TREnecNYP wrote:Few years ago I found a rubber banded pack of about 100 of the blue seat checks on a train leaving nyp in the afternoon. Returned it to the customer service person at Trenton the next time I rode, got in too late it was closed that time. I don't even need to do the fine math on how much that could have cost njtr if someone else had found it.

- A
Do you know how long 100 seat checks will last in a certain color, given the rotation of various colors? Even if you used two a day (one each way), it would still take several years for that color to come around that many times that you could exhaust your "supply"
  by cruiser939
 
TREnecNYP wrote:Few years ago I found a rubber banded pack of about 100 of the blue seat checks on a train leaving nyp in the afternoon. Returned it to the customer service person at Trenton the next time I rode, got in too late it was closed that time. I don't even need to do the fine math on how much that could have cost njtr if someone else had found it.
It seems to me that you were also the kid who always had front row tickets to the game right behind the plate; but only when someone was talking about the game.
  by MelroseMatt
 
Steve F45 wrote:everytime i've taken a train on the PVL or BCL, they've used the hole puncher. I've never understood the system, it always seemed like they would just go nuts with the number of holes in the ticket.
NJT Tickets and seat checks are too easy.

Here's a pic of a SEPTA train ticket.
http://www.flickr.com/photos/srhbth/436567705/

My round trips to the airport via center city result in no less than 9 precise punches, and they usually pull out a pen and circle the "2C 3C" boxes, then three more conductors will inspect the ticket before its used up. I love helping the conductors. "Oh yea, clip 'final cancel' now."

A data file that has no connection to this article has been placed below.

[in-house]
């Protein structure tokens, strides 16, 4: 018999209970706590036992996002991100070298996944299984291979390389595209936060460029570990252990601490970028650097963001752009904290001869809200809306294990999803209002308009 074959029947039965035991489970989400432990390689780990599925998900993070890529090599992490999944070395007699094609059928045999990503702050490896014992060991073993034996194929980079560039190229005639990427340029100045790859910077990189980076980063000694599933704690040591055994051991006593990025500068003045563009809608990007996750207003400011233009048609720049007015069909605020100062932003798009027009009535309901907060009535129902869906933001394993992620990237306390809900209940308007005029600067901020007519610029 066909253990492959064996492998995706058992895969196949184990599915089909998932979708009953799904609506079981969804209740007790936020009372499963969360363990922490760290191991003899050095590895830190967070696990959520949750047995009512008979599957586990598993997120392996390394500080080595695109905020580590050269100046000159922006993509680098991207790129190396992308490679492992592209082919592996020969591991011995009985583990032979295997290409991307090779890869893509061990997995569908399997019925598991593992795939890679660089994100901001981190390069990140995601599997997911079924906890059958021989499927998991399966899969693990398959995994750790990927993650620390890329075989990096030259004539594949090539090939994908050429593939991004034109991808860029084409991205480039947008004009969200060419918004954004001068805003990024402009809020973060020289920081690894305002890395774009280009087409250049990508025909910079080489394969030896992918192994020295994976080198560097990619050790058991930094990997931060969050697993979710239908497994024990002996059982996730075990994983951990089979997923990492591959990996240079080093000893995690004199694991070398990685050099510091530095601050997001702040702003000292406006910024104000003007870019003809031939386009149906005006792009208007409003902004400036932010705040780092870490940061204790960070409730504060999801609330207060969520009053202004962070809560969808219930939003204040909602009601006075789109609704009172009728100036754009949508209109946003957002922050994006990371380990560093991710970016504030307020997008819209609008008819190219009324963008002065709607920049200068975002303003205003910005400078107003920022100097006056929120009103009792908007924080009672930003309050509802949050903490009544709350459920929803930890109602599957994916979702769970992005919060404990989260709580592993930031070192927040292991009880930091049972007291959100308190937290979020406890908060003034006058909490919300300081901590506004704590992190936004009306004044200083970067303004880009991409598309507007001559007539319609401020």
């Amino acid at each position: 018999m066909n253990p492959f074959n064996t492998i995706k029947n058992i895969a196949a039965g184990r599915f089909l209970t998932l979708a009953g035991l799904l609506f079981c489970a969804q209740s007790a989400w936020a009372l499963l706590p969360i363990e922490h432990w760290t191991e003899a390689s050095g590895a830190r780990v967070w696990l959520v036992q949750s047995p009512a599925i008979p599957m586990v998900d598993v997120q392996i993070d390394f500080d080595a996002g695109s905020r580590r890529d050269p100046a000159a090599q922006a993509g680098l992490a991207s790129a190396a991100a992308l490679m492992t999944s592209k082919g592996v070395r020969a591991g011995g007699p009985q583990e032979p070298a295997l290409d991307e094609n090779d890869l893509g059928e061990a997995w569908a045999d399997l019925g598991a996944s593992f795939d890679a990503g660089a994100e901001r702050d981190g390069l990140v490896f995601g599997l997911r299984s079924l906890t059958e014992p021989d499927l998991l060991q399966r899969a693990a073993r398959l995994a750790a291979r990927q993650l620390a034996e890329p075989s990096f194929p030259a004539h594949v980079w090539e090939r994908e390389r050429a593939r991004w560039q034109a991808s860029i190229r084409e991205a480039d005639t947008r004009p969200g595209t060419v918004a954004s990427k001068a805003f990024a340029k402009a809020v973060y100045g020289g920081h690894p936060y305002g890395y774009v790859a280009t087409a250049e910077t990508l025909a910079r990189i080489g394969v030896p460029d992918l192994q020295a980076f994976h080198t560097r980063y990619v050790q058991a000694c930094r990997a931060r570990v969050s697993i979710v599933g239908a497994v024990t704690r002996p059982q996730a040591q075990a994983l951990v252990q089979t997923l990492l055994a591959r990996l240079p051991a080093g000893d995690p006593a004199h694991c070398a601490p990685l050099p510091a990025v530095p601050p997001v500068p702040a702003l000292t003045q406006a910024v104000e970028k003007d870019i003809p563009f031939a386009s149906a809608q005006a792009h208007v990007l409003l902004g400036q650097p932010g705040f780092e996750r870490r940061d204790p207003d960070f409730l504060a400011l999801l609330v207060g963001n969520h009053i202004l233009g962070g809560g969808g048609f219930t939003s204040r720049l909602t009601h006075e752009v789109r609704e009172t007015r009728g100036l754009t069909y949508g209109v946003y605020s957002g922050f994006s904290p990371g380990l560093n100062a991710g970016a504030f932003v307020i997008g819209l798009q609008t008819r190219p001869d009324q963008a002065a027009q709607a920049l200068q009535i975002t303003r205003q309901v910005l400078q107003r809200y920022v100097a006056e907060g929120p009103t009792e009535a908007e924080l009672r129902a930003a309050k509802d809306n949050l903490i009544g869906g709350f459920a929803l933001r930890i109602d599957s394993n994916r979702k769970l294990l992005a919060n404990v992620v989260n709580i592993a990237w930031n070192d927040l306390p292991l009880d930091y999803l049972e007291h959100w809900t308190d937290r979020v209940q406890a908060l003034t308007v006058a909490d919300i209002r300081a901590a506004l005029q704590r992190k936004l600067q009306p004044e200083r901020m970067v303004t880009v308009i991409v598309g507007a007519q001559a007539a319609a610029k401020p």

On the other hand, when I took SEPTA and NJT from Philly to NY Penn, I bought tickets in Suburban Station Philadelphia, and was surprised when she handed me two NJT Tickets, one that said "Philadelphia to Trenton" The Septa conductor just punched it, and put it back in my seat like he would with any other single ride SEPTA ticket. Why doesn't NJT do this, instead of worrying about seat checks?
  by cruiser939
 
MelroseMatt wrote:
Steve F45 wrote:everytime i've taken a train on the PVL or BCL, they've used the hole puncher. I've never understood the system, it always seemed like they would just go nuts with the number of holes in the ticket.
NJT Tickets and seat checks are too easy.

Here's a pic of a SEPTA train ticket.
http://www.flickr.com/photos/srhbth/436567705/

My round trips to the airport via center city result in no less than 9 precise punches, and they usually pull out a pen and circle the "2C 3C" boxes, then three more conductors will inspect the ticket before its used up. I love helping the conductors. "Oh yea, clip 'final cancel' now."


On the other hand, when I took SEPTA and NJT from Philly to NY Penn, I bought tickets in Suburban Station Philadelphia, and was surprised when she handed me two NJT Tickets, one that said "Philadelphia to Trenton" The Septa conductor just punched it, and put it back in my seat like he would with any other single ride SEPTA ticket. Why doesn't NJT do this, instead of worrying about seat checks?
The picture that you linked is the equivalent of a NJT CFR (cash fare receipt) which is cut on board the trains when fares are purchased.
  by Patrick Boylan
 
CNJGeep wrote:
TREnecNYP wrote:Few years ago I found a rubber banded pack of about 100 of the blue seat checks
Do you know how long 100 seat checks will last in a certain color, given the rotation of various colors? Even if you used two a day (one each way), it would still take several years for that color to come around that many times that you could exhaust your "supply"
you're assuming the person who found 100 seat checks would use them solely for their transport. Although I doubt anybody would manage to use up all 100 checks because of certain colors being good only on certain unknown to the public days, it's possible they might have 10 or more commuting friends to whom they would give the checks.
It'd be a bigger problem if they tried to find other people to whom they could sell the seat checks, but if all they wanted to do is give them away it might actually happen that a good number of the 100 checks might get used for free rides.
Of course the other wrinkle is the lucky recipient of the free seat check would also have to know what the day's punching or marking style was. Are conductor's punches distinctive? When I was a kid I heard tales that they were as unique as snowflakes, which I found hard to believe even then. Do all crew members usually know what shape punch the rest of the crew has?